The start of the NBA season is still up in the air, but Brandon Jennings has found a new hobby while he’s away from the hardwood. “I’m playing a lot of flag football,” the Milwaukee Buck and Under Armour intern told Spy at the launch last week of the brand’s new basketball line. Jennings has been organizing football games with other temporarily out-of-work NBA players the past few weeks. “I just got the challenge from Derrick Williams,” he said of the NBA rookie who recently signed an endorsement deal with Under Armour this summer. “We’re going to play his team next week.”
Love Fury Revealed
The cat is out of the bag. After hinting about a “top secret” campaign for the new Nine West fragrance, called Love Fury, creative director Fred Allard was ready to unveil details at an event last week at New York’s 620 Loft & Garden. Allard said he wanted a Hitchcock-like feeling. “A hint of mystery is a facet of every woman, and we wanted to capture that,” Allard said, adding that a video was shot at the same time as the print campaign. “In the video, [the model] is inside an amazing shoe closet, like a shrine, where she is surrounded by all her secrets of seduction, like shoes and fragrance.” For the musical accompaniment to the video, Allard opted for “The Magic” by Joan As Police Woman. “I saw her twice in concert because I just love her,” Allard said. “It was perfect for our sexy, mysterious story.”
Chef Brian Malarkey is helping Dansko serve up some comfort these days as its newly named spokesperson. The restaurateur and season three “Top Chef” finalist was spotted wearing a very worn pair of the brand’s Professional clog in a spread in Coastal Living magazine. Dansko’s subsequent offer of a new pair led to the partnership, said Malarkey, who was in New York last Thursday with the comfort brand to host a mini-cooking challenge for editors. After a brief demonstration, attendees whipped up their own specialties, with Malarkey serving as judge. But even a chef has to untie his apron strings sometimes. When Malarkey is not in the kitchen, he likes to slip into inexpensive flip-flops — harking back to his California roots — or snowboard boots in winter. For more formal occasions, he opts for wingtips. “My wife buys my nice wingtips,” he said, noting he particularly likes worn leather, which remind him of his days growing up on a ranch.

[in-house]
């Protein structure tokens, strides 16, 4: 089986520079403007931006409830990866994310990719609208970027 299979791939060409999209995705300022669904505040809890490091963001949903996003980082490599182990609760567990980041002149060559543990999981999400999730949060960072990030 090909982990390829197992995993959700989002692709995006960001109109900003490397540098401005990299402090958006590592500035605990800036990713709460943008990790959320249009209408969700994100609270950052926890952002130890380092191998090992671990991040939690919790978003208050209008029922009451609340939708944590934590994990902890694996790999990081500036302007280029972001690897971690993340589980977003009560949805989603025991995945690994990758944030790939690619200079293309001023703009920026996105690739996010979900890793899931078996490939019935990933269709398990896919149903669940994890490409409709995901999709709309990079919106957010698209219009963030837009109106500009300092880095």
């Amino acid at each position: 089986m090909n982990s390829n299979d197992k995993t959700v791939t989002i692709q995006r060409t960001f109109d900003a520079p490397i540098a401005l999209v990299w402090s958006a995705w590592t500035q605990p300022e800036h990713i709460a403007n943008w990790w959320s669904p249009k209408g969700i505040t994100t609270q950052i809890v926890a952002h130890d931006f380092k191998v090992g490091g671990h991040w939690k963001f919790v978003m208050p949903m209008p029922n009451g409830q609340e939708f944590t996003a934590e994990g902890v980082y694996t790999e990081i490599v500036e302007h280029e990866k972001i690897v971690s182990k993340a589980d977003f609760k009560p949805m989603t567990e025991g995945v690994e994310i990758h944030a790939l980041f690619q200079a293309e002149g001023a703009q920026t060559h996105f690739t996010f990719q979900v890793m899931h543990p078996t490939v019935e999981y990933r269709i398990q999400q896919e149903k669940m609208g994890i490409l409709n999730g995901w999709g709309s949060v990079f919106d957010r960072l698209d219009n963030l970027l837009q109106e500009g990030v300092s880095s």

Where is Man Repeller Leandra Medine? That’s what Saks Fifth Avenue was asking shoppers last week as it launched a new Tumblr site dedicated to its shoe department. The site, 10022-shoe.tumblr.com, created lots of buzz by posting photos of the popular fashion blogger wearing designer styles in various Manhattan hotspots, and then customers who tweeted her exact location were entered to win a Saks $250 gift card. The department store said it’s all part of stepping up its social media strategy. “We’re getting ready to relaunch our blog, SaksPOV, around Nov. 21, and plan to launch a mobile app at the same time,” said Saks VP of social media Kathleen Ruiz, declining to reveal more details. For her part, Medine jumped at the chance to collaborate with the retailer because, as she said, “Saks hasn’t taken as big a [social media] push as they should.” Describing her shoe closet as “worth enough to pay college tuition for two children,” Medine said she’s currently digging Dries Van Noten for shoes that are “really elegant, lush and posh, but still understated [and not like] wearing a price tag on the sole.”
Love for All
Love My Shoes’ Robert Yeganeh has been occupied lately. The president of the Long Island, N.Y.-based retail chain has spent the last few weeks donating shoes to the members of Occupy Wall Street in New York. To date, Yeganeh’s team has given away more than 3,500 pairs. “We wanted to bring another focus to Occupy,” said Yeganeh. “The small businesses are not being supported enough by the corporations.” Yeganeh added that while he is also hoping to help protestors who are on their feet all day be comfortable, overall, he wants politicians to pay more attention to small business owners. “I could have employed 200 of those occupiers if I had the right support,” he said. “I don’t oppose or support [the protest]; my cause just relates because half of the people out there would rather be working.”
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